Paramedics across NSW are giving ambulance patients a free ride to protest the state government's order that they pay for their own Working With Children checks.
As of Wednesday night, paramedics stopped collecting billing information from patients transported in ambulances.
Australian Paramedics Association NSW Secretary Steve Pearce says the ban is a protest against the $80 fee, not the check itself.
"As emergency services first-responders we are not prepared to pay for something that should be covered by employers," he told AAP on Thursday.
"Paramedics are really angry, they're not going to cop this."
Mr Pearce said the state's 16,000 police and Fire & Rescue staff had already been granted an exemption from the $80 fee.
Paramedics are required to have their Working With Children checks by the end of the month but Mr Pearce expects up to 60 per cent of officers to refuse.
"On April 1 paramedics will turn up to work as rostered and they'll have to be stood down - we're looking at chaos," he said.
The union boss said although small, the fee was a "slap in the face" to paramedics who regularly work overtime due to staffing issues.
"They're working long hours past the end of their shifts, they're not getting their meal breaks and then to hit them with $80 ... It's just not on, they've hit the wall and they just won't pay it," he said.
Mr Pearce estimated the financial loss to NSW Ambulance since the protest kicked in was already enough to cover the $220,000 required to pay for all checks.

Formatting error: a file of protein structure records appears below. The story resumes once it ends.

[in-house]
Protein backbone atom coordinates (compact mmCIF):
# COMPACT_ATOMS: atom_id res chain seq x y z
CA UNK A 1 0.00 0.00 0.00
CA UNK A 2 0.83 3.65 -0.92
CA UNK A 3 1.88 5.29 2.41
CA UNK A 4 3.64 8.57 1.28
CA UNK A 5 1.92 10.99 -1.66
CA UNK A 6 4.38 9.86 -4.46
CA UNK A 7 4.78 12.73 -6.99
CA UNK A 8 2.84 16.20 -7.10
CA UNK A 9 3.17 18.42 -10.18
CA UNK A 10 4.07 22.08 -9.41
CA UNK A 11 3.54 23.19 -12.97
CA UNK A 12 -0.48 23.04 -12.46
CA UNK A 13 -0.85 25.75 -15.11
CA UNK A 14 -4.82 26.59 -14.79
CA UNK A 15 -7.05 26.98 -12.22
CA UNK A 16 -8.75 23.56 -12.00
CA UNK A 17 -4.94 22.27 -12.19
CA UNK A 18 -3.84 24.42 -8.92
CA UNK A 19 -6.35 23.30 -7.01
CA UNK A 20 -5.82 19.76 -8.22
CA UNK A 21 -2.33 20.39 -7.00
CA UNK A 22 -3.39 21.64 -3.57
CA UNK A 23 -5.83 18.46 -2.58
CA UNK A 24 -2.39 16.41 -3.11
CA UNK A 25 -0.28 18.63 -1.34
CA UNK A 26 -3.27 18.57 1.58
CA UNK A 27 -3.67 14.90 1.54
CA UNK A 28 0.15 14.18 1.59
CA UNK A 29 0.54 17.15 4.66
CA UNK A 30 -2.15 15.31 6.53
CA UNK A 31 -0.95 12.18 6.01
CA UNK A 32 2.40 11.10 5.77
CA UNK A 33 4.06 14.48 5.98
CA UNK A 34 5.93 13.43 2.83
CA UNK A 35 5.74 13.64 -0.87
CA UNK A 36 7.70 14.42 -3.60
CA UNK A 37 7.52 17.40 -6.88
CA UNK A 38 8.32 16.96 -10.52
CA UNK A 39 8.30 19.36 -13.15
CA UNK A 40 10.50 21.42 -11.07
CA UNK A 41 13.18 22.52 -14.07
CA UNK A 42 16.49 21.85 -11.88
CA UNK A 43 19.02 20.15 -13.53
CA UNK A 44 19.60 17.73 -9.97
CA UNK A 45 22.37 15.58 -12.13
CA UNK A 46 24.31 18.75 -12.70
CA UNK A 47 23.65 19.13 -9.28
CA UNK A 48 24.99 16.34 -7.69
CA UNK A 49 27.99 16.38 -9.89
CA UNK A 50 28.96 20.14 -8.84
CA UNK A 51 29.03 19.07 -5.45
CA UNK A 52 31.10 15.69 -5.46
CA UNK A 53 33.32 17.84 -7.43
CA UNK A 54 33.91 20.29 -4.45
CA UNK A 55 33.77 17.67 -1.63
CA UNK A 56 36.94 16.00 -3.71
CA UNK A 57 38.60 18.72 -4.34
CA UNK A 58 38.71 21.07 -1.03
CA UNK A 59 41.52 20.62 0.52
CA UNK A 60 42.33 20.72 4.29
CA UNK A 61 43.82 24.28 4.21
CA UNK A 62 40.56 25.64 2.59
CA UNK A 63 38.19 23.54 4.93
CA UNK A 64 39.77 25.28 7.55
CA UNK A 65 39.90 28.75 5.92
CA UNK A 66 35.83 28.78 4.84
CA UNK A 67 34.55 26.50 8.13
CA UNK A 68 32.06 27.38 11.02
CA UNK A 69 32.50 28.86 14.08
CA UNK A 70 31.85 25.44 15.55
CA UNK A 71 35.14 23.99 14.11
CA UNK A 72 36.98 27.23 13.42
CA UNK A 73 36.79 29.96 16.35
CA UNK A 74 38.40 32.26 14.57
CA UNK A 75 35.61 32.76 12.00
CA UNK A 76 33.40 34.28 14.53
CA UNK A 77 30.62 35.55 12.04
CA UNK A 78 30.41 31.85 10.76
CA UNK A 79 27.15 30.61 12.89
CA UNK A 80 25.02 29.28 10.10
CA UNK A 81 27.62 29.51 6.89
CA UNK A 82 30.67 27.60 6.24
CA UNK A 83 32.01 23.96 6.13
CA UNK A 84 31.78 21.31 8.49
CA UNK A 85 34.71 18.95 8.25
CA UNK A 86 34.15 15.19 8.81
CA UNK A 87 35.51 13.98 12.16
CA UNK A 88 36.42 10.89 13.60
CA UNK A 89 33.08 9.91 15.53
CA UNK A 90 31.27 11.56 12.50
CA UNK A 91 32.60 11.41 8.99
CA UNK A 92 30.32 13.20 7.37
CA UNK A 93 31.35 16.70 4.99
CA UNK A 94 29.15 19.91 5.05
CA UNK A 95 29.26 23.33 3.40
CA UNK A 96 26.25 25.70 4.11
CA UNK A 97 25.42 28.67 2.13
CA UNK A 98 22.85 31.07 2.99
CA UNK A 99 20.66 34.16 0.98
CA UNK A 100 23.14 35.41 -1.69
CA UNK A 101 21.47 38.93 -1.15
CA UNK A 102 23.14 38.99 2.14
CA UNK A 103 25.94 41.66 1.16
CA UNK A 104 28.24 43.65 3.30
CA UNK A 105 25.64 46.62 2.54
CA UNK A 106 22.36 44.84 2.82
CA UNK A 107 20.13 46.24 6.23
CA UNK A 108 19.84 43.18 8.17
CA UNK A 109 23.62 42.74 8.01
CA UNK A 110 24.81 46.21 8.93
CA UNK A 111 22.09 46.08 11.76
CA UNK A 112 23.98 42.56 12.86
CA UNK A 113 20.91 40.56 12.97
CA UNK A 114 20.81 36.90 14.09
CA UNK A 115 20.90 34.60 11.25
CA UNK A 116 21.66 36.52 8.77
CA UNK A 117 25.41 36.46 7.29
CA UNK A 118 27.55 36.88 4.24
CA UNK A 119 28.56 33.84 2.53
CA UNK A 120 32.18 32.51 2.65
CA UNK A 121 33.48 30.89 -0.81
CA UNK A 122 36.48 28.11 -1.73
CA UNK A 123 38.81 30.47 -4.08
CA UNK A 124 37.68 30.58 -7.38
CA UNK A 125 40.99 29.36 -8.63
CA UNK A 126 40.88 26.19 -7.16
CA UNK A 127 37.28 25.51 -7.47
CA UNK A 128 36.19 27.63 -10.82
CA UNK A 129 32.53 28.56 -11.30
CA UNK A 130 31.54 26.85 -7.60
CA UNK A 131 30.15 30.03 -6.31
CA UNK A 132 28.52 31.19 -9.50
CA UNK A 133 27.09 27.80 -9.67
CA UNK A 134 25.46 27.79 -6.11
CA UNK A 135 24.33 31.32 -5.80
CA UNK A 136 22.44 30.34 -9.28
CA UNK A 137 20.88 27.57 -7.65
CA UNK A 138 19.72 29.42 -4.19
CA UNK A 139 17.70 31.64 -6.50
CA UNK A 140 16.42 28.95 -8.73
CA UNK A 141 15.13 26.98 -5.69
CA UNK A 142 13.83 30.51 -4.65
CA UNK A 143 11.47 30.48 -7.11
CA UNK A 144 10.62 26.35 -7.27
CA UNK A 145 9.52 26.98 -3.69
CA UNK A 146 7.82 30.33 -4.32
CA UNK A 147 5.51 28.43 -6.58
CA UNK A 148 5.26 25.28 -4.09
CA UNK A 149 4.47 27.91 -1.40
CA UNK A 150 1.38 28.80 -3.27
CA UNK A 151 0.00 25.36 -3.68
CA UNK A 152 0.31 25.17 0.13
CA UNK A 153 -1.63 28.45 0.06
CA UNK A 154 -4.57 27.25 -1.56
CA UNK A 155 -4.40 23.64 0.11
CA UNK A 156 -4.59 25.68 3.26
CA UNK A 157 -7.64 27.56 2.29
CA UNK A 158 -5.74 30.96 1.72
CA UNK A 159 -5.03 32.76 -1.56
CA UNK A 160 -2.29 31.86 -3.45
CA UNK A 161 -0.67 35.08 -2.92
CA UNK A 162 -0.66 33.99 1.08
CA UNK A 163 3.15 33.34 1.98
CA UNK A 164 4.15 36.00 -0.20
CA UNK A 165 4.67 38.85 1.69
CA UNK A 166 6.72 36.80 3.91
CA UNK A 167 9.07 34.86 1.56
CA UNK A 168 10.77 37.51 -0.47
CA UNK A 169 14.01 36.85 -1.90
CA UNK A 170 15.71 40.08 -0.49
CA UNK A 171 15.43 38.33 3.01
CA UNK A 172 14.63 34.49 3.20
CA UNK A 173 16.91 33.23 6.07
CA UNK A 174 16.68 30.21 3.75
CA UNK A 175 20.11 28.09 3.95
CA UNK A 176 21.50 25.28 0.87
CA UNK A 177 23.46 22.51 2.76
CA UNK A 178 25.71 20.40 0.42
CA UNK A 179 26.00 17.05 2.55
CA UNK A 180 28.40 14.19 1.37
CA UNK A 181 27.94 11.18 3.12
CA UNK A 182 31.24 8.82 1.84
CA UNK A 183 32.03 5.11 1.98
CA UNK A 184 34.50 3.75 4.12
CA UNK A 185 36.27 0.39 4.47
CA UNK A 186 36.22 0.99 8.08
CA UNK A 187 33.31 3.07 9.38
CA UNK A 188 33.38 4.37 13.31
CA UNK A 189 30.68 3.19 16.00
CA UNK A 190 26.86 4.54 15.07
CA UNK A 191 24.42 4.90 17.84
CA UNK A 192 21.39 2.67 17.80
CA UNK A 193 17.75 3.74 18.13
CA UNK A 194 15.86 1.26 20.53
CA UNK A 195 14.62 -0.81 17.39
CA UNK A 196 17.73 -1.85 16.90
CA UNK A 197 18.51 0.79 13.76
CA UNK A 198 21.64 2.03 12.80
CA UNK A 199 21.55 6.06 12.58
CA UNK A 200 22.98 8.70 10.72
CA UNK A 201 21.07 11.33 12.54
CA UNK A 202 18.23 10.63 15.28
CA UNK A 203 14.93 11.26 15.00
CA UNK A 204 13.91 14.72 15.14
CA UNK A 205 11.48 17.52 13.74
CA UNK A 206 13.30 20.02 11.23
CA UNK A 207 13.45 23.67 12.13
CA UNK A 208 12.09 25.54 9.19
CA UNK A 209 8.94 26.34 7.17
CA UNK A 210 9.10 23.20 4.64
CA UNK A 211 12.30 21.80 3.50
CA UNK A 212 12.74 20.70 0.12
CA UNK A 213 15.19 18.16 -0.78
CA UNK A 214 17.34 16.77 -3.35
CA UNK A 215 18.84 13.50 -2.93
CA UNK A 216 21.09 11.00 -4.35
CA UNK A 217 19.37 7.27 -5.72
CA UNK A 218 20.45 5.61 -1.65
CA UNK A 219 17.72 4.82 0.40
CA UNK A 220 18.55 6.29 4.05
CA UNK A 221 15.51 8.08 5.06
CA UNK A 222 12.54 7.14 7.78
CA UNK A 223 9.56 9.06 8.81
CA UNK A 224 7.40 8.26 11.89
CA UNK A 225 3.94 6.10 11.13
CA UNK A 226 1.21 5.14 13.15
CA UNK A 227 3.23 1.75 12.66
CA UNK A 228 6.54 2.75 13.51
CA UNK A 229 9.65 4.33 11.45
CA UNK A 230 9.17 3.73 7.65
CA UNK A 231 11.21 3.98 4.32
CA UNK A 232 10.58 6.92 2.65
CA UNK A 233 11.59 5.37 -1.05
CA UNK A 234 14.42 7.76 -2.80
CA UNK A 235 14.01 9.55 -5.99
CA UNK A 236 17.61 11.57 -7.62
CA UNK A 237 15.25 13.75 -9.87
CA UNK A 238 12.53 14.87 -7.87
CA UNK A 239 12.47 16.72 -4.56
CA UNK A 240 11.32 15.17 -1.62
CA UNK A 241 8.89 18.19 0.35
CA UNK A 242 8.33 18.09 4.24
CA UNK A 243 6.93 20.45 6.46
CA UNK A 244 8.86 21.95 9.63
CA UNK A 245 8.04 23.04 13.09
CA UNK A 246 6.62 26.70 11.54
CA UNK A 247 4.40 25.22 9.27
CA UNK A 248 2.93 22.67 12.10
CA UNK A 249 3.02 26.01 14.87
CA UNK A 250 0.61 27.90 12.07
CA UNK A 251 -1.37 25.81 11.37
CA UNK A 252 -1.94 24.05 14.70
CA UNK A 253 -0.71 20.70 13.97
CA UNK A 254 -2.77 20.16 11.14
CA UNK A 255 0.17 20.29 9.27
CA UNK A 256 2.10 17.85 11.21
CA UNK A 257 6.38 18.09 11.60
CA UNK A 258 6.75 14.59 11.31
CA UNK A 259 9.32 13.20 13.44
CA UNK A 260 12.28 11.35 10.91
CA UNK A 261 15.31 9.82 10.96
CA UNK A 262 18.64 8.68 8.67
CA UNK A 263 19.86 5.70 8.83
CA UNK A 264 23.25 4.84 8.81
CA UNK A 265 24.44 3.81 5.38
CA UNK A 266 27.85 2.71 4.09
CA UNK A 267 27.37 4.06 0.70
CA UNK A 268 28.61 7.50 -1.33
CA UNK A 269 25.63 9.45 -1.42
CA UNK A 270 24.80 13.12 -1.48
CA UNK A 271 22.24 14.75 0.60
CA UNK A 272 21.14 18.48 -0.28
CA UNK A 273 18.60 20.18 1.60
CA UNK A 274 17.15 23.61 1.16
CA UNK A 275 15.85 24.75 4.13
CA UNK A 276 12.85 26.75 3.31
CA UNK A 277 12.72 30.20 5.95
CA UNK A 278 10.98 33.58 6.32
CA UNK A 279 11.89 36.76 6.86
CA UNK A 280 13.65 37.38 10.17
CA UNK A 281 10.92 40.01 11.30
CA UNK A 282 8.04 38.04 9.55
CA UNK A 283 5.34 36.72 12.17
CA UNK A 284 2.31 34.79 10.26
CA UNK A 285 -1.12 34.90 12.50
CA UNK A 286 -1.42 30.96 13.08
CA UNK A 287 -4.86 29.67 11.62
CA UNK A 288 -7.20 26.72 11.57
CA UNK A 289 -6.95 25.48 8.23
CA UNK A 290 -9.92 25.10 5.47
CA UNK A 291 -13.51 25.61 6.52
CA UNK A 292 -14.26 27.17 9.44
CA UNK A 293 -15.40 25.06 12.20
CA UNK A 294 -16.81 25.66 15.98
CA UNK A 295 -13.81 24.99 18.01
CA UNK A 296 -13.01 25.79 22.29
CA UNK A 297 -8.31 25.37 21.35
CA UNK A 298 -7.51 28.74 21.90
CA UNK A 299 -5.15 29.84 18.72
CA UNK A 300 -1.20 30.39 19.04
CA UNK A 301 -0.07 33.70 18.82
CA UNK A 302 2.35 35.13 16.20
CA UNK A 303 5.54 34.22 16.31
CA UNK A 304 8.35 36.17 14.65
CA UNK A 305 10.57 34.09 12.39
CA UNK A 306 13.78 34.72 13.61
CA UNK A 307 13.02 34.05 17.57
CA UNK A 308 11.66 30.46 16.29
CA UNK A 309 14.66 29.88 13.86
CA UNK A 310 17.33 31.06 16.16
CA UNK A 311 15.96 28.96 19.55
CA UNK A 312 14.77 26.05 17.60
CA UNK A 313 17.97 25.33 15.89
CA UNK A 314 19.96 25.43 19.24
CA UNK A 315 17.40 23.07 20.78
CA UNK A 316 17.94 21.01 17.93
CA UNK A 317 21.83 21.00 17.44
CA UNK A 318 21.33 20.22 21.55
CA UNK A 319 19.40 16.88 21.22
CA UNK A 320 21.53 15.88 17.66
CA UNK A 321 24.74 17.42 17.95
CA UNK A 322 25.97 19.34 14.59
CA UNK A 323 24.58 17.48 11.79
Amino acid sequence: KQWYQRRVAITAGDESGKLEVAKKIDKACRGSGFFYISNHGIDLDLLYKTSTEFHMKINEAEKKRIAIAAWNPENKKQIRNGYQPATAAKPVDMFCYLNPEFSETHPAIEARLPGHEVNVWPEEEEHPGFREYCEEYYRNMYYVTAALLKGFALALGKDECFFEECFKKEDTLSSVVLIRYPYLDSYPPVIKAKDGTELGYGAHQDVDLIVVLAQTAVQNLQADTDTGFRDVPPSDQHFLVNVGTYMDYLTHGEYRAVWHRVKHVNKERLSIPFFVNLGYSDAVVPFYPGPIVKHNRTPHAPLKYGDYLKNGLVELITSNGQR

"That's the irony and ridiculous nature of this," he said.
NSW Health Minister Brad Hazzard was scathing of the union taking industrial action.
Their priority should be on keeping children safe, not worrying about the four cents per day cost of a Working With Children check.
"It's 28 cents a week ... and they're paying anything up to $10 per week to belong to the union. Where is common sense?" Mr Hazzard told AAP.
"I would have thought there are bigger fish to fry. This is not a sensible position for the union."
The minister said 88,000 teachers, 50,000 nurses, tens of thousands of other NSW workers and about a third of the state's 4600 paramedics had already paid the $80 fee.
Opposition health spokesman Walt Secord says the government knew about the paramedics' threat to take industrial action two years ago but did nothing.
"Paramedics warned the Berejiklian government they would begin action in March 2018," Mr Secord said in a statement.
"Clearly the Berejiklian government has the wrong priorities and is out of touch."
Australian Associated Press